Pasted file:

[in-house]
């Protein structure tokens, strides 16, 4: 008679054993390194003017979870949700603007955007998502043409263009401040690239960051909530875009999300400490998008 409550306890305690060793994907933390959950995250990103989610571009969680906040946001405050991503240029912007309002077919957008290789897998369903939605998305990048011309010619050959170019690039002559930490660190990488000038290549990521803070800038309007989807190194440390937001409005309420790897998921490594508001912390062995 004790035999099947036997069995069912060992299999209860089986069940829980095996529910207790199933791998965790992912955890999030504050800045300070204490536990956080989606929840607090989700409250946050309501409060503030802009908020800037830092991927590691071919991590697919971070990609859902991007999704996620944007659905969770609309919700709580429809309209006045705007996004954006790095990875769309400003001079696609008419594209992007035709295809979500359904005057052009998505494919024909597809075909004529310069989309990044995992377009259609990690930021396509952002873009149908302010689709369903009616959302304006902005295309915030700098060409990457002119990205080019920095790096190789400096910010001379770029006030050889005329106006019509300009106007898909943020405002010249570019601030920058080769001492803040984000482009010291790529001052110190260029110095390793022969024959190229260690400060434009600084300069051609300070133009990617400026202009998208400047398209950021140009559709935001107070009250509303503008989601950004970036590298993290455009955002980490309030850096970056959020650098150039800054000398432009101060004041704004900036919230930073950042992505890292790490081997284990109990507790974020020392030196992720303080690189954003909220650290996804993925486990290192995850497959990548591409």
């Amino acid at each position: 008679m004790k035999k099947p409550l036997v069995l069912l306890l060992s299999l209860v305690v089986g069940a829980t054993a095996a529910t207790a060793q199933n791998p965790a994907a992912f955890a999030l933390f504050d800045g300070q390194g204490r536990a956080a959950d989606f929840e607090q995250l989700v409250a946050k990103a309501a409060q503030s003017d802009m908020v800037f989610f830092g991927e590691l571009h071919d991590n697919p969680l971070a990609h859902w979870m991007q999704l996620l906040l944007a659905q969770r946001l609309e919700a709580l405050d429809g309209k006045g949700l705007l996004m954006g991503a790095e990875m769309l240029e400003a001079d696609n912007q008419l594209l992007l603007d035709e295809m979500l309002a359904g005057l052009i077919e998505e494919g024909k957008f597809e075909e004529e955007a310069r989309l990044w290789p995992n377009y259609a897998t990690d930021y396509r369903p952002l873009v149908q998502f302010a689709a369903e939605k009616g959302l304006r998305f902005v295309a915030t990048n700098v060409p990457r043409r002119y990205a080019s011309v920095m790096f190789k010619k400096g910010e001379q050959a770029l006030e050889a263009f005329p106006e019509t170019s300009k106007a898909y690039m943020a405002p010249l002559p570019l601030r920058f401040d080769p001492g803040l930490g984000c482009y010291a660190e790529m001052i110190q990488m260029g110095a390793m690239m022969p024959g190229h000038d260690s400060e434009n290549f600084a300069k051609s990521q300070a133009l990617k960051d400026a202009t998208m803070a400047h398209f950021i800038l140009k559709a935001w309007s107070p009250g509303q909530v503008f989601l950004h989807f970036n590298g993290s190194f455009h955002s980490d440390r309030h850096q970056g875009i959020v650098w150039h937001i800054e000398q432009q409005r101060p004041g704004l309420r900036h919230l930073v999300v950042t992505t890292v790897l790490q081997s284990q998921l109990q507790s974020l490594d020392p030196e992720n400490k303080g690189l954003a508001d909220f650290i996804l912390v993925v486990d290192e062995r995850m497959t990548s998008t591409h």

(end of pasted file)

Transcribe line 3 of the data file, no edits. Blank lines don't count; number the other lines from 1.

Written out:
């Amino acid at each position: 008679m004790k035999k099947p409550l036997v069995l069912l306890l060992s299999l209860v305690v089986g069940a829980t054993a095996a529910t207790a060793q199933n791998p965790a994907a992912f955890a999030l933390f504050d800045g300070q390194g204490r536990a956080a959950d989606f929840e607090q995250l989700v409250a946050k990103a309501a409060q503030s003017d802009m908020v800037f989610f830092g991927e590691l571009h071919d991590n697919p969680l971070a990609h859902w979870m991007q999704l996620l906040l944007a659905q969770r946001l609309e919700a709580l405050d429809g309209k006045g949700l705007l996004m954006g991503a790095e990875m769309l240029e400003a001079d696609n912007q008419l594209l992007l603007d035709e295809m979500l309002a359904g005057l052009i077919e998505e494919g024909k957008f597809e075909e004529e955007a310069r989309l990044w290789p995992n377009y259609a897998t990690d930021y396509r369903p952002l873009v149908q998502f302010a689709a369903e939605k009616g959302l304006r998305f902005v295309a915030t990048n700098v060409p990457r043409r002119y990205a080019s011309v920095m790096f190789k010619k400096g910010e001379q050959a770029l006030e050889a263009f005329p106006e019509t170019s300009k106007a898909y690039m943020a405002p010249l002559p570019l601030r920058f401040d080769p001492g803040l930490g984000c482009y010291a660190e790529m001052i110190q990488m260029g110095a390793m690239m022969p024959g190229h000038d260690s400060e434009n290549f600084a300069k051609s990521q300070a133009l990617k960051d400026a202009t998208m803070a400047h398209f950021i800038l140009k559709a935001w309007s107070p009250g509303q909530v503008f989601l950004h989807f970036n590298g993290s190194f455009h955002s980490d440390r309030h850096q970056g875009i959020v650098w150039h937001i800054e000398q432009q409005r101060p004041g704004l309420r900036h919230l930073v999300v950042t992505t890292v790897l790490q081997s284990q998921l109990q507790s974020l490594d020392p030196e992720n400490k303080g690189l954003a508001d909220f650290i996804l912390v993925v486990d290192e062995r995850m497959t990548s998008t591409h």